Blu-ray Review: The Lego Batman Movie

By , Contributor
Before it takes a third-act turn into mushiness, The Lego Batman Movie is a fun, kid-friendly animated adventure. As a spin-off of the massively popular The Lego Movie, this one works just fine. Will Arnett returns as the snarkiest, poutiest Bruce Wayne ever to grace the silver screen. The plot is really just a clothesline upon with the nonstop gags are hung, recalling the zip of the classic Zucker-Abrahams-Zucker spoofs. Many of the jokes are funny. Maybe most of them, actually, but that's the thing—Lego Batman requires multiple viewings in order to catch everything.

The Lego Batman Movie, in the wake of its $310 million (worldwide) gross, is now available to own on Blu-ray from Warner Bros. Home Entertainment (also Blu-ray 3D, DVD, and Digital HD).

Speaking of that flimsy plot, it comes down to a battle between Batman and Joker (voiced by Zach Galifianakis). The freedom and safety of Gotham City is at stake. On the surface it isn't all that imaginative, but the twist in Lego Batman is that there's something of a bromance between the hero and villain. Joker's pride is deeply wounded after Batman assures him he would sleep perfectly well in a world without him. Turns out the Joker was under the impression that he and Batman shared a symbiotic relationship. 
 
Lego Batman 1.jpg Eventually this whole conceit becomes a bit overbearing. By the time Lego Batman unveils its very own attempt at an "Everything Is Awesome"-type signature tune, a cloying number called "Friends Are Family," you'd be forgiven for thinking you're watching an episode of Barney & Friends. But again—it's for kids, so we can cut it some slack. I just would've preferred less hand-holding and more intrigue.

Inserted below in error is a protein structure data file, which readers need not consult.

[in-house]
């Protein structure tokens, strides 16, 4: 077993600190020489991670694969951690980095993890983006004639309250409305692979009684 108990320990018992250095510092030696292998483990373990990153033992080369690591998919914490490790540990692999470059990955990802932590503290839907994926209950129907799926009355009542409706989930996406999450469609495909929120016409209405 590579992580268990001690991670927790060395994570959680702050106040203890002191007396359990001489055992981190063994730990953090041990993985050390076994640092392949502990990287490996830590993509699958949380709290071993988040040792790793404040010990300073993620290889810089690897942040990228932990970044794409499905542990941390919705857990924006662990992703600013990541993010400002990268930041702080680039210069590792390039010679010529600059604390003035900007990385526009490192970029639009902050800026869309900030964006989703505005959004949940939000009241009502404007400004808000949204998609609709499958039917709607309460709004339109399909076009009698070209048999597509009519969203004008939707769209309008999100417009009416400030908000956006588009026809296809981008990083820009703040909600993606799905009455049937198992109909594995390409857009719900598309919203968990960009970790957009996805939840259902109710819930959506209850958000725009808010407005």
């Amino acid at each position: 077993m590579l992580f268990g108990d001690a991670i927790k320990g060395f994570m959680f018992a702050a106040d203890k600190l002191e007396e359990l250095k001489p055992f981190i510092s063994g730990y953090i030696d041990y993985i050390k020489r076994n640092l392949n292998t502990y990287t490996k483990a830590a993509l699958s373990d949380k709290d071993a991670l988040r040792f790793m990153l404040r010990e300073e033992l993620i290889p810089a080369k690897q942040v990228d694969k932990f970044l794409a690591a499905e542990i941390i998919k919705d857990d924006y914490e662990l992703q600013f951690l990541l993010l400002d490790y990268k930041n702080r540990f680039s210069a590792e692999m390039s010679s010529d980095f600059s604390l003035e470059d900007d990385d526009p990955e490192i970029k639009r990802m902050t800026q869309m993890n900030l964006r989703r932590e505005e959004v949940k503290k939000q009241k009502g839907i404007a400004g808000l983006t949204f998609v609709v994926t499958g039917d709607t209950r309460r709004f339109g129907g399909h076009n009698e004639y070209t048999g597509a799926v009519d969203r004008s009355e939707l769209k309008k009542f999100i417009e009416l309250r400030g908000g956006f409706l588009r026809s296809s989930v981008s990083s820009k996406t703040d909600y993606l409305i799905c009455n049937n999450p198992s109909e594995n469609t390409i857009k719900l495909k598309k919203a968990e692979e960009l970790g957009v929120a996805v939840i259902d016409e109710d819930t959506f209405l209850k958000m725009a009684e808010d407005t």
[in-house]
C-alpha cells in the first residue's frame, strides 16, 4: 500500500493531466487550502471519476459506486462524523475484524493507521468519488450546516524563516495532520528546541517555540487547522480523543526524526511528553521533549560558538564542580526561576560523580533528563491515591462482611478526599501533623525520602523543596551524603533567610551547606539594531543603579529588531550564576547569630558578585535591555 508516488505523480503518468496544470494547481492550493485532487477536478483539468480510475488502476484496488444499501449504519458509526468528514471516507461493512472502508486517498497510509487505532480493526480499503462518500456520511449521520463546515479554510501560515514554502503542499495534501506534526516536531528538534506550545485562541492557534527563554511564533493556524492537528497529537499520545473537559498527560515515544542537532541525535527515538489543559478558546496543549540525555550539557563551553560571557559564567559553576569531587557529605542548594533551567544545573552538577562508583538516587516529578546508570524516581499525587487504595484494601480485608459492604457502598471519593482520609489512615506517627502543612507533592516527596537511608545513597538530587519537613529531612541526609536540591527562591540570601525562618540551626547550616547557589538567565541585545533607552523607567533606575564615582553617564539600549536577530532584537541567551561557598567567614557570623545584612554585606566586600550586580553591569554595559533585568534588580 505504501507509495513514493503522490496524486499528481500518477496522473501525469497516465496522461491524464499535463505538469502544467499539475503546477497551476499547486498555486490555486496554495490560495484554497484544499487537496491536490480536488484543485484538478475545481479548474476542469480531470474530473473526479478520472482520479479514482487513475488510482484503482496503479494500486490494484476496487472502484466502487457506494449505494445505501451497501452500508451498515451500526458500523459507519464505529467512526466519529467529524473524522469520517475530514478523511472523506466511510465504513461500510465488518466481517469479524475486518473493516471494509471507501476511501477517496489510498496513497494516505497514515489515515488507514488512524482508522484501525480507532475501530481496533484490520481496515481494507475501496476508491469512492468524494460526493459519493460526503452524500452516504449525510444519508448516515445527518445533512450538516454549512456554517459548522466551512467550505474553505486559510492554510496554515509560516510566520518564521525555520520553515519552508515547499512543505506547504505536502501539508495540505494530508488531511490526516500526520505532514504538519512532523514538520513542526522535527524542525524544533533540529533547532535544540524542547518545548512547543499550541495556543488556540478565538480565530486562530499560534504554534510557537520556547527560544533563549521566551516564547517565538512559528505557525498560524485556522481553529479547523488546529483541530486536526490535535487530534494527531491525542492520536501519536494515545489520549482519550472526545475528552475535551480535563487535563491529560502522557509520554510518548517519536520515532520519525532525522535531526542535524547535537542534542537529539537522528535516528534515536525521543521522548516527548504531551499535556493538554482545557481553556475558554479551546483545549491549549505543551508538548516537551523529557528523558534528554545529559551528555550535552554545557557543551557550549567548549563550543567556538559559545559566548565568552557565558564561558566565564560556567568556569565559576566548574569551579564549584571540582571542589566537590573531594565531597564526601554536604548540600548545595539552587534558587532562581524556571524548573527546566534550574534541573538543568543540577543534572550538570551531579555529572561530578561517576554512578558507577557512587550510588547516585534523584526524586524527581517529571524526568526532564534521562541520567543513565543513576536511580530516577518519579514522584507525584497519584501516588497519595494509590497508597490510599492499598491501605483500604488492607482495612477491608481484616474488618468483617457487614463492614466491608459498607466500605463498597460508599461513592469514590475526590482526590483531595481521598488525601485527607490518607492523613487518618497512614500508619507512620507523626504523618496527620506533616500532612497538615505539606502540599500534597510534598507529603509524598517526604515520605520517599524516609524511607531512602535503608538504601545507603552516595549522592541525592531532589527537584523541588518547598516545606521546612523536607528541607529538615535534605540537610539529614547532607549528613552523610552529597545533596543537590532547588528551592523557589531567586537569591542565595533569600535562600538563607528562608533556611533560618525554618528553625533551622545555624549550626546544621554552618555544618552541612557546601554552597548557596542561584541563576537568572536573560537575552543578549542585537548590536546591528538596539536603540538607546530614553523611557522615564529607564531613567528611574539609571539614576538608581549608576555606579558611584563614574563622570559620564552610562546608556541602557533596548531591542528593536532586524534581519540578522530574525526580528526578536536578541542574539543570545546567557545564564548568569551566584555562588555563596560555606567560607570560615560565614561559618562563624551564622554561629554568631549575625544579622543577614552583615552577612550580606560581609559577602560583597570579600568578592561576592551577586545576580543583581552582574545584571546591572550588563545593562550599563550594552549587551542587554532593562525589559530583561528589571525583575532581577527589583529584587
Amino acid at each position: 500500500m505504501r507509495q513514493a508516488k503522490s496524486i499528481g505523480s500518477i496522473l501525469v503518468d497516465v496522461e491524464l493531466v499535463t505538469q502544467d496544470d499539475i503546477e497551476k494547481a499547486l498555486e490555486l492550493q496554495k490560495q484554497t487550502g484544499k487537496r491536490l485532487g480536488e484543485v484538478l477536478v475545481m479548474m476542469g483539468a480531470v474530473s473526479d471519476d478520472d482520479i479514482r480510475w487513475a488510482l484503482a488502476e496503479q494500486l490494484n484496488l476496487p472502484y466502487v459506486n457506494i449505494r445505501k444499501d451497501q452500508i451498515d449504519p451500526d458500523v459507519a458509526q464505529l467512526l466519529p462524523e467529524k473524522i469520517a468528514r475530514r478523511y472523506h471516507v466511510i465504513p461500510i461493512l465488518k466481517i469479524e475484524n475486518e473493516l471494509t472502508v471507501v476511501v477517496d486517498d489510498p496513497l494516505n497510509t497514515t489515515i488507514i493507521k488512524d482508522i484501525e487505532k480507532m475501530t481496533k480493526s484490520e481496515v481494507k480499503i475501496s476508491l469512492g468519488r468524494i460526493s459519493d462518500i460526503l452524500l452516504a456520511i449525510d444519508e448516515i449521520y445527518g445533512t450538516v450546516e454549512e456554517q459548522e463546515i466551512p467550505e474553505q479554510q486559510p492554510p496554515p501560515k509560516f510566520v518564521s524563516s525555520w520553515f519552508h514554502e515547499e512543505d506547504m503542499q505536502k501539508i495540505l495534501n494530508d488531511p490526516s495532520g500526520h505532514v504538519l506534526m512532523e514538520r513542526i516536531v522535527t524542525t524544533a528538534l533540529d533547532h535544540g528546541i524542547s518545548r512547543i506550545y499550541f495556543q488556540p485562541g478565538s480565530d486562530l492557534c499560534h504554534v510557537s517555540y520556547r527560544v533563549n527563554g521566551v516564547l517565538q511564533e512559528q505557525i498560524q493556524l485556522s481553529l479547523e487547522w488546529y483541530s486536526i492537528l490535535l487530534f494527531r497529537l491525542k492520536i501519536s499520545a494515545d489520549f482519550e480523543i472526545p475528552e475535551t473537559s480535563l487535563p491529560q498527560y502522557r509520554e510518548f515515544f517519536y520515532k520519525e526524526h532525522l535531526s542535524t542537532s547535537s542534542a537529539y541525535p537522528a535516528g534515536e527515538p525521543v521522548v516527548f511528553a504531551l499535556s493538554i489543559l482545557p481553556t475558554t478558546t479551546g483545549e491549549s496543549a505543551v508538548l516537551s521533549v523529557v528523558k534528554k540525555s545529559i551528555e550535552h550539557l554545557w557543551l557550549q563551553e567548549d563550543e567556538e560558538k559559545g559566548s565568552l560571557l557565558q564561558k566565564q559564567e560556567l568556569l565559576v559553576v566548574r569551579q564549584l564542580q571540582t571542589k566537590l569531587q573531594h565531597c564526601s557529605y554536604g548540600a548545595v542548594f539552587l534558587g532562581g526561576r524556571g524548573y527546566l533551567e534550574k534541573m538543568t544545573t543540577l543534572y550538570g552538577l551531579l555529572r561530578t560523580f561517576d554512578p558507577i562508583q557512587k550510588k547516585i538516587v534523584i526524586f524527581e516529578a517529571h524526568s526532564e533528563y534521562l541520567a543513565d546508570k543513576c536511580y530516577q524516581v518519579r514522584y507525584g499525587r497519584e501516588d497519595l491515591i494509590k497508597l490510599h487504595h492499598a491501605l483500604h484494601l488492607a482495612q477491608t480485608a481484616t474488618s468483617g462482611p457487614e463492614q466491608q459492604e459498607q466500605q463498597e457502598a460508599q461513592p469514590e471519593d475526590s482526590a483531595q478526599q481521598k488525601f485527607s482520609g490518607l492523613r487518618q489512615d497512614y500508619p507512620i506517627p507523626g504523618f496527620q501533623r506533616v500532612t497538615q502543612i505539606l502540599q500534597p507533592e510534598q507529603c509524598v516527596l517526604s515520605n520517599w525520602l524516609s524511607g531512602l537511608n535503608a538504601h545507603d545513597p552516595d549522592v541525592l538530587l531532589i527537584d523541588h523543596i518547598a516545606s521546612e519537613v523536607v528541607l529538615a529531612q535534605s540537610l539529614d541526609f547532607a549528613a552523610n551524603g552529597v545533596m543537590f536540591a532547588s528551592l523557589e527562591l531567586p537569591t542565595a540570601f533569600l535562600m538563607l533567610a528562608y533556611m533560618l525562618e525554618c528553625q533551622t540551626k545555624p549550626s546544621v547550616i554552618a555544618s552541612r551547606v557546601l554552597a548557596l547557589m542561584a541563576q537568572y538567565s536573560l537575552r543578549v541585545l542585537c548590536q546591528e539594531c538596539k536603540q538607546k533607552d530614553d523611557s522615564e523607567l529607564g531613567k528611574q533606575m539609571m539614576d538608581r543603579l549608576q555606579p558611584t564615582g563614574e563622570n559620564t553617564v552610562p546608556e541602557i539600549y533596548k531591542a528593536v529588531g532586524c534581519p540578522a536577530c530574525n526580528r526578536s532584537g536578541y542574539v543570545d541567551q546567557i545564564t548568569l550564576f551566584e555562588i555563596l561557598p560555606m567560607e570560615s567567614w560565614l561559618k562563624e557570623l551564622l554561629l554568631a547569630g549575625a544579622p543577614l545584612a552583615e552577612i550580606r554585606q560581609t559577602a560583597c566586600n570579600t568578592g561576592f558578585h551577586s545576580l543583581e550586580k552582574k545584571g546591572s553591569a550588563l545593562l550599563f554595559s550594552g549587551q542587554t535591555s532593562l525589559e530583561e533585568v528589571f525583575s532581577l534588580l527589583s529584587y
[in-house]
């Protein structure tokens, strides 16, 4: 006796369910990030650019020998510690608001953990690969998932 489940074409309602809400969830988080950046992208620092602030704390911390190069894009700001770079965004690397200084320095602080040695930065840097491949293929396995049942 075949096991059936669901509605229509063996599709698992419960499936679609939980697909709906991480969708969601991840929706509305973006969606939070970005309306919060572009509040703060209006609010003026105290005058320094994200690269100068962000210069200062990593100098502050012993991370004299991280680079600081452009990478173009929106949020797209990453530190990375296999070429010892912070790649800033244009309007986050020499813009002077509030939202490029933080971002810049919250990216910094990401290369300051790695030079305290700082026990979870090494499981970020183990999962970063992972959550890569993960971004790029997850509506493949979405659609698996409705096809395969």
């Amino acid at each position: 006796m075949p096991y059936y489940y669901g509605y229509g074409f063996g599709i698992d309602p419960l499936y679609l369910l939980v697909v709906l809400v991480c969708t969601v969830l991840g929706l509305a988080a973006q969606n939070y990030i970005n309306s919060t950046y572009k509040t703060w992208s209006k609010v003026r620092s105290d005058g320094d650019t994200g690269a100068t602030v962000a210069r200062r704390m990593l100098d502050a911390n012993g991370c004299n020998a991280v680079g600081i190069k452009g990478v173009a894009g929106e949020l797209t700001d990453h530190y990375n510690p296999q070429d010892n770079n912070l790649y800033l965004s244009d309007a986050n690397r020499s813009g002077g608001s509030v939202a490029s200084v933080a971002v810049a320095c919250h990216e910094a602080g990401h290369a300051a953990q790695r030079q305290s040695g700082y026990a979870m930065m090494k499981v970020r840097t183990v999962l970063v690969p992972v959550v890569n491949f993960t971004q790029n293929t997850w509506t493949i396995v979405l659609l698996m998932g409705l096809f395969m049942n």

It's also a bit indulgent in length at an hour and 45 minutes. Let's not forget: there was already a movie very much along these lines, 2013's direct-to-video Lego Batman: The Movie - DC Superheroes Unite, that was managed to pack in plenty of yuks'n'action within 71 minutes. It's been said often, but sometimes less is more.

Special features: there are four new "Animated Shorts" (about two minutes each), plus The Master: A Lego Ninjago Short (which preceded Lego Batman in theaters, teasing the forthcoming Ninjago feature film). There are six featurettes, the main one being "One Brick at a Time," that total about 30 minutes. Director and crew audio commentary is here, which probably won't pique the interest of the film's target demo—but older viewers curious about the technical aspects of creating a Lego movie will appreciate this. Deleted scenes and a slew of promotional material round out the package.

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Chaz Lipp is a Seattle-based freelance writer whose focus is music and film. As “The Other Chad,” he has written for the online magazine Blogcritics since 2008. When he’s not writing, Chaz can be found trolling jazz clubs, attempting to find somewhere to play his sax (whether anyone wants to hear…

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